So, are boys and girls different? Sure, but so are girls from other girls and boys from other boys. What I tell each child is that they are unique and special in their very own way, as there’s no other ‘you’ in this entire world; so just be your special ‘self’ and reach for the stars, no matter what color of the rainbow they happen to be.”

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lessons from Honduras.

Never embarrass your children.

Never embarrass your siblings.

Not in front of each other,

not in front of anyone else. 

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InRealLife

“What Ryan knew of relationships, and of women, he had mostly learned from his daily immersion in adult videos, picked from a menu to suit all conceivable tastes, none of which any longer held much curiosity for him. He acknowledged a sadness in himself about all this, but he was addicted all the same; it appeared abnormal not to want to watch. When Kidron followed Ryan back out on to the street, and on to the tube, he appeared to carry everything he had seen with him. “I’ve ruined the sense of love,” he tells Kidron at one point. He approaches potential girlfriends in the same manner he surfs his favourite websites, always restless, always looking for the excitement of the perfect transaction, always vaguely disappointed.”


“Clay described with horror the way [smartphones are] sent to you with every possible interruption and alert already built into it and set to intrude on your life in any way it can,” she recalls. “Eighty per cent of people never change those factory settings. It owns you from the start. It comes to you rather than you going to it.”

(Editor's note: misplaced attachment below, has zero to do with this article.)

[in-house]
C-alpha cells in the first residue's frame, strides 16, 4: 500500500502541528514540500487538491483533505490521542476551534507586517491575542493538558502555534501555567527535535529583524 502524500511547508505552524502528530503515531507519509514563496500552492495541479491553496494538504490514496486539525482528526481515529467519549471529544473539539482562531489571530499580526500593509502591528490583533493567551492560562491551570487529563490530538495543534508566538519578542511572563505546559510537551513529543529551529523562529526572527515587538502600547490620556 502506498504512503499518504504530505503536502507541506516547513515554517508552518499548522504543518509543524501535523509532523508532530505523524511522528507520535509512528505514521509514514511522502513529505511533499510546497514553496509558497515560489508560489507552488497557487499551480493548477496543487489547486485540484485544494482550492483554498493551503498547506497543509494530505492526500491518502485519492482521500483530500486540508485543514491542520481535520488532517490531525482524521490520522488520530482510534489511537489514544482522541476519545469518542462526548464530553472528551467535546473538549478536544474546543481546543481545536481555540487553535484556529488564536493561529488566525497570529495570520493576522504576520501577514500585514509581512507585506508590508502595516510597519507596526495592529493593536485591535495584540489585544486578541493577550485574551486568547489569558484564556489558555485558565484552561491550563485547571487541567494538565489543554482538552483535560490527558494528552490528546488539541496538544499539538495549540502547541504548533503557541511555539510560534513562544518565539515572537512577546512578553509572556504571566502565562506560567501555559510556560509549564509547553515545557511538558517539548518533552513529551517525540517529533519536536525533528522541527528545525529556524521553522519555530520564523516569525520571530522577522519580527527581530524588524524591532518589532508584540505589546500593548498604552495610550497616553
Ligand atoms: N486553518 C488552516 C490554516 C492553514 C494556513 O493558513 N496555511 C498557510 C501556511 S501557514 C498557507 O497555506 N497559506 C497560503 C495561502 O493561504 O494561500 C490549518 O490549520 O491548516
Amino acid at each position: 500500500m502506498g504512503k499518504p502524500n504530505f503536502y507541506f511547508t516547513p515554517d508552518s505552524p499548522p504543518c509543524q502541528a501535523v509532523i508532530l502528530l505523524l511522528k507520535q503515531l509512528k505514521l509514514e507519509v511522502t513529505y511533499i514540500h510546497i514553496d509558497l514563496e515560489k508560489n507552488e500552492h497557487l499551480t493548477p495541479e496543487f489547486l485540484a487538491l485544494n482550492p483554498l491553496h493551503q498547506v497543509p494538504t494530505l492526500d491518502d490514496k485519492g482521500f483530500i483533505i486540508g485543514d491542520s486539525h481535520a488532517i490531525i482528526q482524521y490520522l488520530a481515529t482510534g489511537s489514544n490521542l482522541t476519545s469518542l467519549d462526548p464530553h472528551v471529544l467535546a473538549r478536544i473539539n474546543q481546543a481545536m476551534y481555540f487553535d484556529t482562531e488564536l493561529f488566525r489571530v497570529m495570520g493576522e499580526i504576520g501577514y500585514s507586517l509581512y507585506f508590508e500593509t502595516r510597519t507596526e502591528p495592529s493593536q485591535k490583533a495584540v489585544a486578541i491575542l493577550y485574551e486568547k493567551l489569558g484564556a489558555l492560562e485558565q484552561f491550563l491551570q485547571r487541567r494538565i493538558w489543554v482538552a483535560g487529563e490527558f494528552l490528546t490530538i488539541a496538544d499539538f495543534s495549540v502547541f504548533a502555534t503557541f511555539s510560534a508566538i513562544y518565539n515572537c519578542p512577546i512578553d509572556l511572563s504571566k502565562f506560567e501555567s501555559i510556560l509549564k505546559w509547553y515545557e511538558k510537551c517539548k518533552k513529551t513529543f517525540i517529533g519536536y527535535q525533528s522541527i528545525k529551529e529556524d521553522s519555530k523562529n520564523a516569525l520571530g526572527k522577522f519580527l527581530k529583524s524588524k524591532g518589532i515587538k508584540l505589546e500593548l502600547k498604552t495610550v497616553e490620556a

“The ubiquity of porn has led to the ‘pornification’ of society as a whole. The fact that what used to be called soft porn is now called advertising is very problematic for young women.”


A fascinating article on the effects of the internet, smartphones, social media, etc. on our society, specifically our teenagers. The article centers around Beeban Kidron and what she learned while creating the film InRealLife, which is now available on iTunes in the US. She talks about the language we use to trivialize something that has such a big influence on our lives (“twitter,” “like,” “friend,” “the cloud”), in a way so that none of us have to consider that our obsessions might be hurting us – both individually and as a broader society.  She discusses the lack of transparency when it comes to Google, Facebook, CAPTCHA, etc.; we can’t see them, but they see everything we are…and then sells that information to others.  The world we see on our computers is designed to trap you – YOU – specifically, tailored with all of the things you like or need or want to see to keep you attached to your screens. And she begs the question, what can we or should we do about any of it?

Read the article, even if you can’t watch the film. It’s got my mind spinning in an awesome way; I thought I would just be upset with the facts (‘society is falling apart’) but instead I see ideas about shifting our cultural focus in a way that just might benefit us all.